The theme this week on Write On! is ‘Unplugged’ or, more specifically, our relationship with technology. As such, I’m pleased to bring you two pieces to this week’s ‘Showcase’ which demonstrates this in multiple ways. From the humorous to the emotional and the elective to the necessary.
First up, we have Confessions Of A Rewired Lover, a witty piece by Juneha Chowdhury. This will undoubtedly be familiar to each and every one of you, while still managing to pack a fun surprise. I won’t say anymore – I don’t want to spoil the twist – but I recommend an immediate re-read once you are finished!
Secondly, we have another brilliant entry from our Flash Fiction competition. Those of you who have been reading the entries as we have been publishing them will be aware of just how talented were our entries, and Ward Observations, by Nina Simon, is no exception. Making optimal use of her 300-word limit, Nina takes us on a tour of a Liver Unit in a hospital, where each and every person is reliant on modern medicine and technology to keep them alive. By briefly meeting each character on the ward, we not only enjoy a snapshot of human diversity, but are also made aware of the great leveller that is our own health and mortality.
It’s far too easy to bash technology. We’ve all apologised for being late to an online meeting because of a failed internet connection, or huffed and puffed at an unexpected update; perhaps now more than ever before. But it enables us to stay connected during these strange and unusual times, also, and, more importantly, helps our valued healthcare workers to do their jobs to the best of their ability. Therefore, it’s not only important to unplug every now and again to enjoy life away from technology, but also to step back and appreciate what it enables us to do: for ourselves, for our jobs, and for each other.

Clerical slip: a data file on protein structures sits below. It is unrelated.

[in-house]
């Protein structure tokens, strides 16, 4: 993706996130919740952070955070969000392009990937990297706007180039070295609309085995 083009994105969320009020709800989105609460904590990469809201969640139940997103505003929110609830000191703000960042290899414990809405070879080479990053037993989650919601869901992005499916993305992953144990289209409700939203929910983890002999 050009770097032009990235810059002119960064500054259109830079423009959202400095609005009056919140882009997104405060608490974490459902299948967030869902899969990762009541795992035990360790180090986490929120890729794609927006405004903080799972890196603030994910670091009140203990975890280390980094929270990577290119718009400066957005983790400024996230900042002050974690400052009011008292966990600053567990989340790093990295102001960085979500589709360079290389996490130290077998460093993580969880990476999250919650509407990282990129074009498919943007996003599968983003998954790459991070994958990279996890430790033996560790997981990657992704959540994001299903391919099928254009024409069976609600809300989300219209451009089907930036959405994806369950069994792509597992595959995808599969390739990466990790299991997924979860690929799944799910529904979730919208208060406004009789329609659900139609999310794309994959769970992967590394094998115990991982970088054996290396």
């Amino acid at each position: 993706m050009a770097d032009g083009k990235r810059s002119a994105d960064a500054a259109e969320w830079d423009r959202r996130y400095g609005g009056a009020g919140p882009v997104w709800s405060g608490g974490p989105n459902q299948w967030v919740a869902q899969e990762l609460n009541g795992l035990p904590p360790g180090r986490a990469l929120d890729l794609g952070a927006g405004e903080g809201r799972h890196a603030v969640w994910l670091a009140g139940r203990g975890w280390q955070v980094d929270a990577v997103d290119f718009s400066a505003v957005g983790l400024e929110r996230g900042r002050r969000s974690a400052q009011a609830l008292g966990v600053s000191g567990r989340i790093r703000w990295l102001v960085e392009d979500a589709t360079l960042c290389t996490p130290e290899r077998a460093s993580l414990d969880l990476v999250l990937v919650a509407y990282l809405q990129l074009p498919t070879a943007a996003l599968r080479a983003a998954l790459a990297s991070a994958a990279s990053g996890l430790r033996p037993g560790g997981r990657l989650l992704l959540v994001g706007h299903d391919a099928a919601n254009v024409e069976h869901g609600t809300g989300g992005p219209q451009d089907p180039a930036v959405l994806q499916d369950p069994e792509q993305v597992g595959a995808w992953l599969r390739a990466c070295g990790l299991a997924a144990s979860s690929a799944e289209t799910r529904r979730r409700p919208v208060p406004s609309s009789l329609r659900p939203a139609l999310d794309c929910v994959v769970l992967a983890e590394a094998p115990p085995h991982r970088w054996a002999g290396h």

Keep on writing!
Dan (Associate Editor)
Confessions Of A Rewired Lover by Juneha Chowdhury
Ours was not your typical love affair. Forget love at first sight, just looking at him filled me with dread. No butterflies, no legs turning to jelly. In fact, every time I went near him, I felt like running the other way.
I’m sure he knew. It was hardly a secret.
Each time I sat in front of him, thinking this time we might be able to manage an amicable conversation, I’d end up muttering expletives under my breath cos he’d disappointed me yesterday again.